Published on July 12th, 2018 | by John OMeara



Nasreen’s life experiences brought her to a point where self doubt and anxiety threatened to overwhelm her. About 10 years ago, when she was living in Arden Grove, she used to walk regularly down Carpenters Road, and she began to notice an elderly woman sitting in her doorway knitting – as soon as she saw it she knew it was something she wanted to do. The elderly woman was the famous ‘Miss T’, and her skills and knowledge in knitting were renowned. Nasreen asked her to show her how to knit. She found that pattern books, with all their technical terms, were a language she could relate to. Not only that, but at a point in following a pattern her imagination would take off and she would be able to ‘sense’ how it was going to turn out, how it should be – and she would create her own colour combinations to match this.

Following a pattern, and bringing it to life, brought order back into Nasreen’s brain, and calmed the destructive emotions. She moved on to crochet and found other local experts to teach her, constantly pushing herself on to new levels of complexity. Her work is exhibited at the 5th Lozells Community Arts and Crafts Show at Lozells Methodist Community Centre, where she is one of many women who are finding ways to overcome difficulties and barriers in their lives. It is hoped that some funding can be found to help her now pass her skills on to others in turn.

Also exhibiting are St. Francis Primary School. The children are from many cultures and faiths, often with migrant parents or having been migrants themselves. They were given a framework of the Catholic Stations of the Cross, the story of Christ’s journey to crucifixion, and asked to come forward with ideas about how this might relate to current events and issues, and to the UN Convention on the Rights of the Child. The result is a powerful and moving demonstration of children’s ability, and need, to work their awareness of what is going on in the world into some kind of meaningful narrative, whether it’s Grenfell Tower or their peers caught up in war or movement across continents. It shows how important it is to provide children with creative outlets for this kind of ‘working out’.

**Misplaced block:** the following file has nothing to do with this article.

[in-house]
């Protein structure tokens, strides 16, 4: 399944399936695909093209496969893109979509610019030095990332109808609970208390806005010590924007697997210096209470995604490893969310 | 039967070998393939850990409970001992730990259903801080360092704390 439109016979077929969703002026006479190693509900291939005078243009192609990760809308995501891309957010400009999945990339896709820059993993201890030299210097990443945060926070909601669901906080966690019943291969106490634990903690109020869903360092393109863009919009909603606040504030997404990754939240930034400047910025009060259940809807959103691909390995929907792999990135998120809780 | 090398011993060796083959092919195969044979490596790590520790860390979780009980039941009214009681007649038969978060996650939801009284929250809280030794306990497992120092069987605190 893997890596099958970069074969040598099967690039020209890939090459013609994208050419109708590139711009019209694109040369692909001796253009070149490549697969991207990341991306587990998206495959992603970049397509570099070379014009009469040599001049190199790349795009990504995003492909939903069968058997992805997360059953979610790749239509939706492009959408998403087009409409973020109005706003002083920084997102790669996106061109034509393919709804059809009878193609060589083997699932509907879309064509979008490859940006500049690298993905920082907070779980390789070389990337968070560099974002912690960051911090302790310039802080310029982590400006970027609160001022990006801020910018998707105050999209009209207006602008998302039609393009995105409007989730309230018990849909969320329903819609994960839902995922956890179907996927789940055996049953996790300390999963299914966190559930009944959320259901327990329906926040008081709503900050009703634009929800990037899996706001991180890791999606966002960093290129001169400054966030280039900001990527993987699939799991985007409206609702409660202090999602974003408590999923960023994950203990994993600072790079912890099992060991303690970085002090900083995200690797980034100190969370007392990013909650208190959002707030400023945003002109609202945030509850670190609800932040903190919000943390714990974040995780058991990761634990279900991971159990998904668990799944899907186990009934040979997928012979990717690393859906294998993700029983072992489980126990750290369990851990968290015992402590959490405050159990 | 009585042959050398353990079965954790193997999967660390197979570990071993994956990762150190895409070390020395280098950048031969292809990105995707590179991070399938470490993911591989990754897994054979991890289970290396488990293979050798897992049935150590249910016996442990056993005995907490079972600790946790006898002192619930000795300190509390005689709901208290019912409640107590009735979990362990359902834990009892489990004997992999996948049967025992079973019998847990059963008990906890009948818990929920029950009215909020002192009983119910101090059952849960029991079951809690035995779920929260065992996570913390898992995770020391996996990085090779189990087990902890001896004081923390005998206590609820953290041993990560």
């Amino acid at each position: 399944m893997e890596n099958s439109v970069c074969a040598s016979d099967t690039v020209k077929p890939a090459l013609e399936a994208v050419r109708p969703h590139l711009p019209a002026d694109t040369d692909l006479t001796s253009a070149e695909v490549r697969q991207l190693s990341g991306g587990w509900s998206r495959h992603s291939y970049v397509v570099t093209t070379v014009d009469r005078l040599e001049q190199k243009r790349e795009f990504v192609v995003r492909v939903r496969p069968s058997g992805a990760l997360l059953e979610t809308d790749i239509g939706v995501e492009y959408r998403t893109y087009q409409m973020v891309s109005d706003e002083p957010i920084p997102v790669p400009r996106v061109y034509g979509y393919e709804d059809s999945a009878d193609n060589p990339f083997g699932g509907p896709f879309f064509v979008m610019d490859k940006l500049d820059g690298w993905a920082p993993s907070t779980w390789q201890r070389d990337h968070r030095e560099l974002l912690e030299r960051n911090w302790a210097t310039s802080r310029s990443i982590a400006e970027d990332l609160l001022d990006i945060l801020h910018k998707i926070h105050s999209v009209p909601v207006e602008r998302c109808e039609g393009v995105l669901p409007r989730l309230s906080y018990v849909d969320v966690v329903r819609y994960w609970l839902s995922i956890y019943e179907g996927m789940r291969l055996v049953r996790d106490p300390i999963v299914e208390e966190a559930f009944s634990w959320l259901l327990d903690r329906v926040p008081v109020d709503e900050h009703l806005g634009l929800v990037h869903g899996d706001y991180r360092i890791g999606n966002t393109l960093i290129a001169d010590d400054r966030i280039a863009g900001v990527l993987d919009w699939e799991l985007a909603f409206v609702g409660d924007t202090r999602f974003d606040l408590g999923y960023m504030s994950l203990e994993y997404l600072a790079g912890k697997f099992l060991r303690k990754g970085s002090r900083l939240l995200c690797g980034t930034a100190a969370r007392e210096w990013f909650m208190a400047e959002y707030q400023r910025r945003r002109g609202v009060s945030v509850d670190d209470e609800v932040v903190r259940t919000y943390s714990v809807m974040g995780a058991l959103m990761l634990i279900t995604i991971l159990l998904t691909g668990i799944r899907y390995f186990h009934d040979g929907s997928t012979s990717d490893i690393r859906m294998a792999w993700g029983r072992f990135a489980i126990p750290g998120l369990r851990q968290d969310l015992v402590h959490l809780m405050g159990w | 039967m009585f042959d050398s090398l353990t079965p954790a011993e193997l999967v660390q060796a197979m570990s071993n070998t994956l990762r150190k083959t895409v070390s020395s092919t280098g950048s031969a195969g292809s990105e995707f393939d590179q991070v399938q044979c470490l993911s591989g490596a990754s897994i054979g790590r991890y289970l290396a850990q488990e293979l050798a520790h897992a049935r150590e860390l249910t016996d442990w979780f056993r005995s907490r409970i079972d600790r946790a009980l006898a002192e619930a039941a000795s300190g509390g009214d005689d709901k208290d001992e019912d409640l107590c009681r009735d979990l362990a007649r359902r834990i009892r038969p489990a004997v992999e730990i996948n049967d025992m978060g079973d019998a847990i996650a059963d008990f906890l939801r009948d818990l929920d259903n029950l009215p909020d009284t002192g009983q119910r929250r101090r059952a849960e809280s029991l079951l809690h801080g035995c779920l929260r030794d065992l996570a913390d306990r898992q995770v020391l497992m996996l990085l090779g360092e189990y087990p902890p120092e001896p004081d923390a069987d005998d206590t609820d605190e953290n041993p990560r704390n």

Five other schools have provided vibrant and varied examples of their work: Anglesey Primary, Eden Boys Secondary, Mayfield School, Sacred Heart Primary, and ILM Nursery School, alongside a range of adult craft work. I happened to come across the Cake Making Group, who just seem to be having a ball in expressing themselves all over the icing. Someone asked ‘what happened to the baking powder?’; frankly, who cares?

The exhibition runs until the end of tomorrow (Friday) at Lozells Methodist Communist Centre, 163 Gerrard Street, Lozells, B19 2AH tel. 0121 554 9360

Congratulations again to curator Eddy Aigbe (click ‘EddyAigbe’)

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